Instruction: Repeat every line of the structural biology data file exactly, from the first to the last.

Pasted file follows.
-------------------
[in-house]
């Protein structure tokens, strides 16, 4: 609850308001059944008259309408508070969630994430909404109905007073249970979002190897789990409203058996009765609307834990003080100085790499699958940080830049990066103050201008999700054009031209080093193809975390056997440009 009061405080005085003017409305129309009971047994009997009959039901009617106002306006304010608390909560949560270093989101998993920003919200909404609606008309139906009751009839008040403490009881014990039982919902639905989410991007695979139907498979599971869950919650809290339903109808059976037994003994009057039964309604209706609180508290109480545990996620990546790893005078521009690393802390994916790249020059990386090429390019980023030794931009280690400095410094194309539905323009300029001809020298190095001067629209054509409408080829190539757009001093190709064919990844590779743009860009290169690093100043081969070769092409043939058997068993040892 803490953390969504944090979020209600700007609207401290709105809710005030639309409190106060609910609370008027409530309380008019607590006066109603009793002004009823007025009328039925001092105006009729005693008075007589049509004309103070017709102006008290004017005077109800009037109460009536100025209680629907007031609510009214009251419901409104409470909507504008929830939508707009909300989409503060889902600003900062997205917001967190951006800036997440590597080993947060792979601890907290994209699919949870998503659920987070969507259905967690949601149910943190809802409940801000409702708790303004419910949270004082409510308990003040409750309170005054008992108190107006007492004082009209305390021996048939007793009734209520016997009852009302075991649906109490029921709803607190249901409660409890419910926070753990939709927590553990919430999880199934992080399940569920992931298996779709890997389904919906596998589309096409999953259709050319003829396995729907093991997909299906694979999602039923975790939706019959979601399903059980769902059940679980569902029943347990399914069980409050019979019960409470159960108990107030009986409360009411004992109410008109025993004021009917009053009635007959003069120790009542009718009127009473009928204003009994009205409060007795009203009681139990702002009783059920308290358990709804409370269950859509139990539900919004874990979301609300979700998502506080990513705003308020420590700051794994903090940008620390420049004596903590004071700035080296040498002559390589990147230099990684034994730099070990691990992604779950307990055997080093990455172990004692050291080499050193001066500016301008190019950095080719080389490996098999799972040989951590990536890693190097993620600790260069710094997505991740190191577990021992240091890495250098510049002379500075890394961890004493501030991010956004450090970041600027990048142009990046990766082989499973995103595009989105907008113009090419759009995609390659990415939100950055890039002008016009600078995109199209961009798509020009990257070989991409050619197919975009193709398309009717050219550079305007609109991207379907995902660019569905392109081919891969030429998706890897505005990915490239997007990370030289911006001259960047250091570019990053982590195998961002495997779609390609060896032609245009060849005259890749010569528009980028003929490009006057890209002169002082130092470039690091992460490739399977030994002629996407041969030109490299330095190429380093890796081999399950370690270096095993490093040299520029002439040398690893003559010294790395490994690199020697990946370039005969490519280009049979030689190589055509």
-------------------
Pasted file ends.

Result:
[in-house]
């Protein structure tokens, strides 16, 4: 609850308001059944008259309408508070969630994430909404109905007073249970979002190897789990409203058996009765609307834990003080100085790499699958940080830049990066103050201008999700054009031209080093193809975390056997440009 009061405080005085003017409305129309009971047994009997009959039901009617106002306006304010608390909560949560270093989101998993920003919200909404609606008309139906009751009839008040403490009881014990039982919902639905989410991007695979139907498979599971869950919650809290339903109808059976037994003994009057039964309604209706609180508290109480545990996620990546790893005078521009690393802390994916790249020059990386090429390019980023030794931009280690400095410094194309539905323009300029001809020298190095001067629209054509409408080829190539757009001093190709064919990844590779743009860009290169690093100043081969070769092409043939058997068993040892 803490953390969504944090979020209600700007609207401290709105809710005030639309409190106060609910609370008027409530309380008019607590006066109603009793002004009823007025009328039925001092105006009729005693008075007589049509004309103070017709102006008290004017005077109800009037109460009536100025209680629907007031609510009214009251419901409104409470909507504008929830939508707009909300989409503060889902600003900062997205917001967190951006800036997440590597080993947060792979601890907290994209699919949870998503659920987070969507259905967690949601149910943190809802409940801000409702708790303004419910949270004082409510308990003040409750309170005054008992108190107006007492004082009209305390021996048939007793009734209520016997009852009302075991649906109490029921709803607190249901409660409890419910926070753990939709927590553990919430999880199934992080399940569920992931298996779709890997389904919906596998589309096409999953259709050319003829396995729907093991997909299906694979999602039923975790939706019959979601399903059980769902059940679980569902029943347990399914069980409050019979019960409470159960108990107030009986409360009411004992109410008109025993004021009917009053009635007959003069120790009542009718009127009473009928204003009994009205409060007795009203009681139990702002009783059920308290358990709804409370269950859509139990539900919004874990979301609300979700998502506080990513705003308020420590700051794994903090940008620390420049004596903590004071700035080296040498002559390589990147230099990684034994730099070990691990992604779950307990055997080093990455172990004692050291080499050193001066500016301008190019950095080719080389490996098999799972040989951590990536890693190097993620600790260069710094997505991740190191577990021992240091890495250098510049002379500075890394961890004493501030991010956004450090970041600027990048142009990046990766082989499973995103595009989105907008113009090419759009995609390659990415939100950055890039002008016009600078995109199209961009798509020009990257070989991409050619197919975009193709398309009717050219550079305007609109991207379907995902660019569905392109081919891969030429998706890897505005990915490239997007990370030289911006001259960047250091570019990053982590195998961002495997779609390609060896032609245009060849005259890749010569528009980028003929490009006057890209002169002082130092470039690091992460490739399977030994002629996407041969030109490299330095190429380093890796081999399950370690270096095993490093040299520029002439040398690893003559010294790395490994690199020697990946370039005969490519280009049979030689190589055509």